The Mullet fish-in was more like the Mullet fish-less. Several members of the Mullet Club descended on the Southern Welsh coast but the fish obviously saw us coming.


We started off under a salubrious graffiti ridden road bridge in the shadow of the Liberty stadium.


Andy on the left, Phil to the right and it was Andy who landed the first and only fish of the whole day, a decent 3lb fish.


I toiled hard but could not even muster a bite. As the tide ebbed the reason for my lost tackle became apparent, the local Morrisons need look no further for their lost trollies!


I counted six of them in my swim and those were just the ones I could see, there was probably more, the joys of urban angling!


We moved area but still no fish.


We tried the city centre with the same result, fishless, not easy these Mullet!!


A few days later and back on home turf I managed a lot more fish rolling meat around.


Chub and Barbel all fell for the tactic.




Including this chunky 9lb 5oz specimen.


Friday, 5 August 2016

Short Session, Short Post



Another evening session down by the local Avon spent chasing Barbel. The fish seemed very reluctant to feed until the sun finally dropped below the tree line. Managed to land one Barbel, a seven pounder but as I was float fishing I couldn't carry on for much longer as the visibility became poor. The low and clear summer conditions are making fishing difficult but it was nice to get one decent fish on the bank.


Next up- Mullet

Thursday, 28 July 2016

At Last a Biggie


Fishing hadn't even crossed my mind during the busy work day but a phone call from Andy asking what time I could get there jogged my memory. Completely forgotten I had arranged to meet him for a quick evening session chasing Barbel. Luckily the van was still loaded with gear from the previous trip so after a quick tea of scrambled eggs on toast and rushing the chickens and ducks to bed early I arrived bank side at 7.30 pm.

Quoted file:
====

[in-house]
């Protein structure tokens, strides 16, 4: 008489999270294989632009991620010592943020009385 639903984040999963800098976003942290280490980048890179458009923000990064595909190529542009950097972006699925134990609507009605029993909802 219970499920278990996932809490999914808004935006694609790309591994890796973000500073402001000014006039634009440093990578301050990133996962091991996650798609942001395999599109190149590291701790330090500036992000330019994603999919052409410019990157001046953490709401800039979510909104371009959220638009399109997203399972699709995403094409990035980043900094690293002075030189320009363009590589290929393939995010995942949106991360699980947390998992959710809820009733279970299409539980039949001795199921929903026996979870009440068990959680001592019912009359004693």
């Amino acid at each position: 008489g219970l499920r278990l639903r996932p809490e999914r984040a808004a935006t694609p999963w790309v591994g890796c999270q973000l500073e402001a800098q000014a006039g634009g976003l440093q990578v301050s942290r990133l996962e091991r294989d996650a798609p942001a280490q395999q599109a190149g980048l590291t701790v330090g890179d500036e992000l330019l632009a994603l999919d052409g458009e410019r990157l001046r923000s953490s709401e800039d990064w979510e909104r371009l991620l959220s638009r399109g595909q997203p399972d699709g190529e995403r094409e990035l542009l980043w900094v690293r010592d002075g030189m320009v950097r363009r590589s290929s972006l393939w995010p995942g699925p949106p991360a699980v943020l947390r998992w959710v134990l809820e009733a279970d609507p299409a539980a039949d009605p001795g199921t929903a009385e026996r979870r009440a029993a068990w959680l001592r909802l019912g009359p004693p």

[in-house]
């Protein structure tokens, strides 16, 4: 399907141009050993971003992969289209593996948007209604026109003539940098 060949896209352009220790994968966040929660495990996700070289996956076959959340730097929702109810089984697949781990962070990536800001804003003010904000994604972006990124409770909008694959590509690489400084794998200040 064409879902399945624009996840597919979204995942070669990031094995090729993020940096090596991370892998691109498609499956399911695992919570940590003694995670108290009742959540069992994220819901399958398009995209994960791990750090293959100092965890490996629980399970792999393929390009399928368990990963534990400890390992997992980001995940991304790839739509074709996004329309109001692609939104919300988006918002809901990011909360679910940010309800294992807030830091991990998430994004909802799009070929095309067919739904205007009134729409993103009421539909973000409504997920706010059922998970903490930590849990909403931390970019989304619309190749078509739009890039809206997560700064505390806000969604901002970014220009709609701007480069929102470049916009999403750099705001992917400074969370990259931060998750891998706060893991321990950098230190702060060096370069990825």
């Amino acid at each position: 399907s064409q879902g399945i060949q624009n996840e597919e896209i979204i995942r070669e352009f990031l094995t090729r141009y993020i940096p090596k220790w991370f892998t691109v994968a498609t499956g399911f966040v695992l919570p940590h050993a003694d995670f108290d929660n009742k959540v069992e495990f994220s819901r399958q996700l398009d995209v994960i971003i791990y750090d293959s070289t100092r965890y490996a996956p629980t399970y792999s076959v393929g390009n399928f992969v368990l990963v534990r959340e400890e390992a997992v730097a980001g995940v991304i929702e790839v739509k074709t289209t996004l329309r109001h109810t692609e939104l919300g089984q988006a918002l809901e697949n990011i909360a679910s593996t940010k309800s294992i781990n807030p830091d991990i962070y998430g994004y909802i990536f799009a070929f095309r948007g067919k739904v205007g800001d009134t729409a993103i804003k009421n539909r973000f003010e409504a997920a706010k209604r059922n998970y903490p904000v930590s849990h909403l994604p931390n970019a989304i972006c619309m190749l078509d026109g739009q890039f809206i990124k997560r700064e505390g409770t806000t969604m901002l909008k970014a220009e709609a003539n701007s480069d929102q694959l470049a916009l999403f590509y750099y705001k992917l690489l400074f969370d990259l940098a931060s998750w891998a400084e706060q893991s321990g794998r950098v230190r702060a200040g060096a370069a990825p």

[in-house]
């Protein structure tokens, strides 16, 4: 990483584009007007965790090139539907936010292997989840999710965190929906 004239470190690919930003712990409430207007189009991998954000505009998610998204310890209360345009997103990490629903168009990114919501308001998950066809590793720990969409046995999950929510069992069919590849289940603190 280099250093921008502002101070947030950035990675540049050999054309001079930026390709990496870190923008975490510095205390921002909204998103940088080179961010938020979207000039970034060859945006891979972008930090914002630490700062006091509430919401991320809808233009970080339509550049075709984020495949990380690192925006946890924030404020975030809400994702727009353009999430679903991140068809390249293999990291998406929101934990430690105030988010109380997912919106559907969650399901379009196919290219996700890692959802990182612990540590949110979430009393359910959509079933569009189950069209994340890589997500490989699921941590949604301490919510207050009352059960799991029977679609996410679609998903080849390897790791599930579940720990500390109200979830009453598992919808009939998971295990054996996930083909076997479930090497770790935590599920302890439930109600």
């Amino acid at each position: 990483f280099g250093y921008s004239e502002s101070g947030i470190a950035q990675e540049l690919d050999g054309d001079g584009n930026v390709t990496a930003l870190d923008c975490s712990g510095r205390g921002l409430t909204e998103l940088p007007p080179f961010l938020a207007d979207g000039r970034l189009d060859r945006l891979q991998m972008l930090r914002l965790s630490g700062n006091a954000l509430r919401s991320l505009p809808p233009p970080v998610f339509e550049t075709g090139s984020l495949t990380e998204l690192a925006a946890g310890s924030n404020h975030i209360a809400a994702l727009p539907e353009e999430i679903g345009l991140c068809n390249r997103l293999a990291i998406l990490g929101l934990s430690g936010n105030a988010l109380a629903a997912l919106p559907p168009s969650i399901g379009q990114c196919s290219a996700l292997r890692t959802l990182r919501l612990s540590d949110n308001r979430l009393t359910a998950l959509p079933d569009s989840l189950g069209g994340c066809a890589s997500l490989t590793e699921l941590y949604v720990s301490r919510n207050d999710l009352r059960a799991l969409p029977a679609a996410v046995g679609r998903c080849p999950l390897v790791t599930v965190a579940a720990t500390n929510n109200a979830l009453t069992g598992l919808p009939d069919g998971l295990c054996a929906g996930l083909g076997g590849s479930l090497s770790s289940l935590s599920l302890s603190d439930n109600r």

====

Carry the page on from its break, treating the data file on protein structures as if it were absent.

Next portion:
Andy was well entrenched in a promising swim and getting a few twitches but being short on time I felt the urge to get into the water and roll some meat about. Waders on and in no time I was fishing.
For quick smash and grab sessions I find there is no better method. Unusually this time it took quite a few rolls down the swim before hooking into a fish, a hard fighter in the fast water.
My run of baby Barbel was continuing with another fish of about four to five pounds.



I checked the line taking off about six feet that was frayed, retied and waded back out for another bash. The bait can't have even hit the bottom before I was into another fish. This fight was much more deliberate, more powerful than the previous and when a big tail slapped the surface I knew I was into a biggie. That feeling of tension and nervous energy washed over me as only happens when you are knowingly playing a big fish. I prayed for the hook to hold and gave thanks that I had taken the time to check the line as the fish powered towards the tree roots and potential freedom. The rod took on its full curve and with as much side strain as I dared muster I turned it back into midstream.